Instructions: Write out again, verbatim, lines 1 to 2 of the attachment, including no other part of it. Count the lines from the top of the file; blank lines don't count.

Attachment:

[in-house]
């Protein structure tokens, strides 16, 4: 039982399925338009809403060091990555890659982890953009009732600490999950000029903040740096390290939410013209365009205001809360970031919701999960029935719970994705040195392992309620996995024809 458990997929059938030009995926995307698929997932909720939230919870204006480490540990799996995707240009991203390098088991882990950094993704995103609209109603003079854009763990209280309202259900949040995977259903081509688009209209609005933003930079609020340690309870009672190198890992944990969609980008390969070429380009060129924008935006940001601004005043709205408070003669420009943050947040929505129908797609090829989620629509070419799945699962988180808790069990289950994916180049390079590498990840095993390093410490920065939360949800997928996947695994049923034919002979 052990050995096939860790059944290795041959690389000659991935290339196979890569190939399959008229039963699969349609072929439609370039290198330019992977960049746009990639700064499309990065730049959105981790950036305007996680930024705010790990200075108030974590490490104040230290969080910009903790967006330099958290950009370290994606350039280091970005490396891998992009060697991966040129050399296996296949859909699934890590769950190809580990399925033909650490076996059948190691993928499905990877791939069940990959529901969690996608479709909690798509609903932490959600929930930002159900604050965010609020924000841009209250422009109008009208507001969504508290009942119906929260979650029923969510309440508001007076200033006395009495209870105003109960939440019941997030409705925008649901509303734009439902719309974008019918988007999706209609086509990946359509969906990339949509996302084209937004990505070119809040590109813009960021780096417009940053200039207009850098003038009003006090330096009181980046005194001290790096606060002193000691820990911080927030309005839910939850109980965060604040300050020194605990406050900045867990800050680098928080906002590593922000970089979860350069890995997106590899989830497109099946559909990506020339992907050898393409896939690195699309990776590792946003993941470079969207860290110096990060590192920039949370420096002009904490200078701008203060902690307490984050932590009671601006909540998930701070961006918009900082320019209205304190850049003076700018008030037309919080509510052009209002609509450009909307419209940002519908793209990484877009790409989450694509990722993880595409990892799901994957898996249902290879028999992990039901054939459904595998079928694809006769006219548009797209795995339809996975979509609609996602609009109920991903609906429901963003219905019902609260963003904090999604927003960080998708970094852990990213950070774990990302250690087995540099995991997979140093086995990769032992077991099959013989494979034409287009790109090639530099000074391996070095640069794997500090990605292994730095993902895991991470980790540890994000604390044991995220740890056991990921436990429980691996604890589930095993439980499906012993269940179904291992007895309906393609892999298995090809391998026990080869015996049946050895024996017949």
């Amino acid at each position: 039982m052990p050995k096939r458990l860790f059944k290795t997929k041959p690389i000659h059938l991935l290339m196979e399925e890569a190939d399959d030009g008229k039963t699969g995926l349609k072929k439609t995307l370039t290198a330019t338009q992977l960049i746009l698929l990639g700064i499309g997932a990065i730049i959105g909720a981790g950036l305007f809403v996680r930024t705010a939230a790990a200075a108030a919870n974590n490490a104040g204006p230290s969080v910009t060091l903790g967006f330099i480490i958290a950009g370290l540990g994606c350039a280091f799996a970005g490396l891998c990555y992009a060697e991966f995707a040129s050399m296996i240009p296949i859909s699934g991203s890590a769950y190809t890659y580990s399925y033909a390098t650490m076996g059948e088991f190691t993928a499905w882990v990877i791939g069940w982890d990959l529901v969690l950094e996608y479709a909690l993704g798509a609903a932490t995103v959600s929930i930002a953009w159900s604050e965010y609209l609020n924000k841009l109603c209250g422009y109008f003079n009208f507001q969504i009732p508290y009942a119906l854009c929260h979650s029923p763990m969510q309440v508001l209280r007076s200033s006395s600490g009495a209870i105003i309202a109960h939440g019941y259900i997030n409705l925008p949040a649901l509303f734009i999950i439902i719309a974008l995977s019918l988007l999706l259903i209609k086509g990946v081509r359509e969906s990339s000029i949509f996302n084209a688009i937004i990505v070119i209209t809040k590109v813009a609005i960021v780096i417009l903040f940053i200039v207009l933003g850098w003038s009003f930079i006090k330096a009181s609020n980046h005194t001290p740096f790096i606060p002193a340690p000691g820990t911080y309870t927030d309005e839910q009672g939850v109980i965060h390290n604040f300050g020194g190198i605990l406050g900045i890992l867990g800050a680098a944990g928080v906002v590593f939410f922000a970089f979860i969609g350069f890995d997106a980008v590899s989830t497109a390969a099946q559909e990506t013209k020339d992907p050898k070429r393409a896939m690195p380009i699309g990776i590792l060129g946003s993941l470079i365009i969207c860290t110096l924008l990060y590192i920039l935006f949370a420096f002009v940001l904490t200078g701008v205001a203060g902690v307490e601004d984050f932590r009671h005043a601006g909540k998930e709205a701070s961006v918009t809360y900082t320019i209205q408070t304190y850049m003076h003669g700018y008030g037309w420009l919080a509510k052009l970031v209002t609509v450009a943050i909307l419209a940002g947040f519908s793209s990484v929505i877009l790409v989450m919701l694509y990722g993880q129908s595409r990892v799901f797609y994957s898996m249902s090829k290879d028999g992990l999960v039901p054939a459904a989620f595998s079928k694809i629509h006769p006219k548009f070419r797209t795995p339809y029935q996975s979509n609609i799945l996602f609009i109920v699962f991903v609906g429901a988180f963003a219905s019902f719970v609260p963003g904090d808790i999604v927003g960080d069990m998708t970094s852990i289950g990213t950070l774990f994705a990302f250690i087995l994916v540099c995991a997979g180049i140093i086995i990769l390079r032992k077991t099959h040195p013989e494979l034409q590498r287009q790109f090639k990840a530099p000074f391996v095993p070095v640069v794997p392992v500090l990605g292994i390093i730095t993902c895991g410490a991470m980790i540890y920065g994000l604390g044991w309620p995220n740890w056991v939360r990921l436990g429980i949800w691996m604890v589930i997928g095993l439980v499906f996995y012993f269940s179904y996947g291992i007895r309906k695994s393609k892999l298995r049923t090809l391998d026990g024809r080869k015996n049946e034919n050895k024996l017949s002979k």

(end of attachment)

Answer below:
[in-house]
């Protein structure tokens, strides 16, 4: 039982399925338009809403060091990555890659982890953009009732600490999950000029903040740096390290939410013209365009205001809360970031919701999960029935719970994705040195392992309620996995024809 458990997929059938030009995926995307698929997932909720939230919870204006480490540990799996995707240009991203390098088991882990950094993704995103609209109603003079854009763990209280309202259900949040995977259903081509688009209209609005933003930079609020340690309870009672190198890992944990969609980008390969070429380009060129924008935006940001601004005043709205408070003669420009943050947040929505129908797609090829989620629509070419799945699962988180808790069990289950994916180049390079590498990840095993390093410490920065939360949800997928996947695994049923034919002979 052990050995096939860790059944290795041959690389000659991935290339196979890569190939399959008229039963699969349609072929439609370039290198330019992977960049746009990639700064499309990065730049959105981790950036305007996680930024705010790990200075108030974590490490104040230290969080910009903790967006330099958290950009370290994606350039280091970005490396891998992009060697991966040129050399296996296949859909699934890590769950190809580990399925033909650490076996059948190691993928499905990877791939069940990959529901969690996608479709909690798509609903932490959600929930930002159900604050965010609020924000841009209250422009109008009208507001969504508290009942119906929260979650029923969510309440508001007076200033006395009495209870105003109960939440019941997030409705925008649901509303734009439902719309974008019918988007999706209609086509990946359509969906990339949509996302084209937004990505070119809040590109813009960021780096417009940053200039207009850098003038009003006090330096009181980046005194001290790096606060002193000691820990911080927030309005839910939850109980965060604040300050020194605990406050900045867990800050680098928080906002590593922000970089979860350069890995997106590899989830497109099946559909990506020339992907050898393409896939690195699309990776590792946003993941470079969207860290110096990060590192920039949370420096002009904490200078701008203060902690307490984050932590009671601006909540998930701070961006918009900082320019209205304190850049003076700018008030037309919080509510052009209002609509450009909307419209940002519908793209990484877009790409989450694509990722993880595409990892799901994957898996249902290879028999992990039901054939459904595998079928694809006769006219548009797209795995339809996975979509609609996602609009109920991903609906429901963003219905019902609260963003904090999604927003960080998708970094852990990213950070774990990302250690087995540099995991997979140093086995990769032992077991099959013989494979034409287009790109090639530099000074391996070095640069794997500090990605292994730095993902895991991470980790540890994000604390044991995220740890056991990921436990429980691996604890589930095993439980499906012993269940179904291992007895309906393609892999298995090809391998026990080869015996049946050895024996017949």